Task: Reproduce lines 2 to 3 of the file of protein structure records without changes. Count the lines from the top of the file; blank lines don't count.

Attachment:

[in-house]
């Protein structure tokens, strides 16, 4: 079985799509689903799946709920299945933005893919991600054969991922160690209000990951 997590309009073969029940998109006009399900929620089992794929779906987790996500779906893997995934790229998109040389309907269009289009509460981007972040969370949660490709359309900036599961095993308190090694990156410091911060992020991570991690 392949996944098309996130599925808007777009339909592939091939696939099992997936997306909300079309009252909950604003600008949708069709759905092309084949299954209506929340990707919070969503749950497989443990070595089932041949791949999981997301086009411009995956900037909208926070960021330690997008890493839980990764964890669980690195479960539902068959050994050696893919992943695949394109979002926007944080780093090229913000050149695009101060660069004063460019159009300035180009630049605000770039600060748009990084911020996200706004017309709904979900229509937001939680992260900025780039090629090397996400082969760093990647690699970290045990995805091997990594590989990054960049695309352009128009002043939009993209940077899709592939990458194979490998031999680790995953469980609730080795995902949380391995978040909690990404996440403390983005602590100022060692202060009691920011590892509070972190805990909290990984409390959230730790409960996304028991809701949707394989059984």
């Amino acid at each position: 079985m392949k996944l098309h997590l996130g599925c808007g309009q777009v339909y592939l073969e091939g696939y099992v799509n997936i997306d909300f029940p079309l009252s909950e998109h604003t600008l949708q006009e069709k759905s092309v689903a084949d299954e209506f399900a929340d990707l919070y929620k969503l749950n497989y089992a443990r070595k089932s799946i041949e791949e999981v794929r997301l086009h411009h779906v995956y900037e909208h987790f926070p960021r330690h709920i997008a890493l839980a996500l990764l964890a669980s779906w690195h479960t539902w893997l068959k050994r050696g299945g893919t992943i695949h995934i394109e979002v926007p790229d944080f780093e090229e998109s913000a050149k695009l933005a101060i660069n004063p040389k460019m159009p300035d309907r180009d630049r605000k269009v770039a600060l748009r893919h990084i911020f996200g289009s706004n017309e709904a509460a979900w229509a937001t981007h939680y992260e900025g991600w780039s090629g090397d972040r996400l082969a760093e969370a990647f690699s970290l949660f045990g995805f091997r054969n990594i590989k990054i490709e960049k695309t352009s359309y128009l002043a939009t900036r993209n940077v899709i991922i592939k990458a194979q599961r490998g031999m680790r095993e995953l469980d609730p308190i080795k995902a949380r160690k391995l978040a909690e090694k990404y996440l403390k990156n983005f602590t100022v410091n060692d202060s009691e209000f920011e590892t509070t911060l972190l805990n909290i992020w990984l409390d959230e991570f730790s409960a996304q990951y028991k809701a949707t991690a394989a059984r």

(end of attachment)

């Protein structure tokens, strides 16, 4: 079985799509689903799946709920299945933005893919991600054969991922160690209000990951 997590309009073969029940998109006009399900929620089992794929779906987790996500779906893997995934790229998109040389309907269009289009509460981007972040969370949660490709359309900036599961095993308190090694990156410091911060992020991570991690 392949996944098309996130599925808007777009339909592939091939696939099992997936997306909300079309009252909950604003600008949708069709759905092309084949299954209506929340990707919070969503749950497989443990070595089932041949791949999981997301086009411009995956900037909208926070960021330690997008890493839980990764964890669980690195479960539902068959050994050696893919992943695949394109979002926007944080780093090229913000050149695009101060660069004063460019159009300035180009630049605000770039600060748009990084911020996200706004017309709904979900229509937001939680992260900025780039090629090397996400082969760093990647690699970290045990995805091997990594590989990054960049695309352009128009002043939009993209940077899709592939990458194979490998031999680790995953469980609730080795995902949380391995978040909690990404996440403390983005602590100022060692202060009691920011590892509070972190805990909290990984409390959230730790409960996304028991809701949707394989059984």
């Amino acid at each position: 079985m392949k996944l098309h997590l996130g599925c808007g309009q777009v339909y592939l073969e091939g696939y099992v799509n997936i997306d909300f029940p079309l009252s909950e998109h604003t600008l949708q006009e069709k759905s092309v689903a084949d299954e209506f399900a929340d990707l919070y929620k969503l749950n497989y089992a443990r070595k089932s799946i041949e791949e999981v794929r997301l086009h411009h779906v995956y900037e909208h987790f926070p960021r330690h709920i997008a890493l839980a996500l990764l964890a669980s779906w690195h479960t539902w893997l068959k050994r050696g299945g893919t992943i695949h995934i394109e979002v926007p790229d944080f780093e090229e998109s913000a050149k695009l933005a101060i660069n004063p040389k460019m159009p300035d309907r180009d630049r605000k269009v770039a600060l748009r893919h990084i911020f996200g289009s706004n017309e709904a509460a979900w229509a937001t981007h939680y992260e900025g991600w780039s090629g090397d972040r996400l082969a760093e969370a990647f690699s970290l949660f045990g995805f091997r054969n990594i590989k990054i490709e960049k695309t352009s359309y128009l002043a939009t900036r993209n940077v899709i991922i592939k990458a194979q599961r490998g031999m680790r095993e995953l469980d609730p308190i080795k995902a949380r160690k391995l978040a909690e090694k990404y996440l403390k990156n983005f602590t100022v410091n060692d202060s009691e209000f920011e590892t509070t911060l972190l805990n909290i992020w990984l409390d959230e991570f730790s409960a996304q990951y028991k809701a949707t991690a394989a059984r």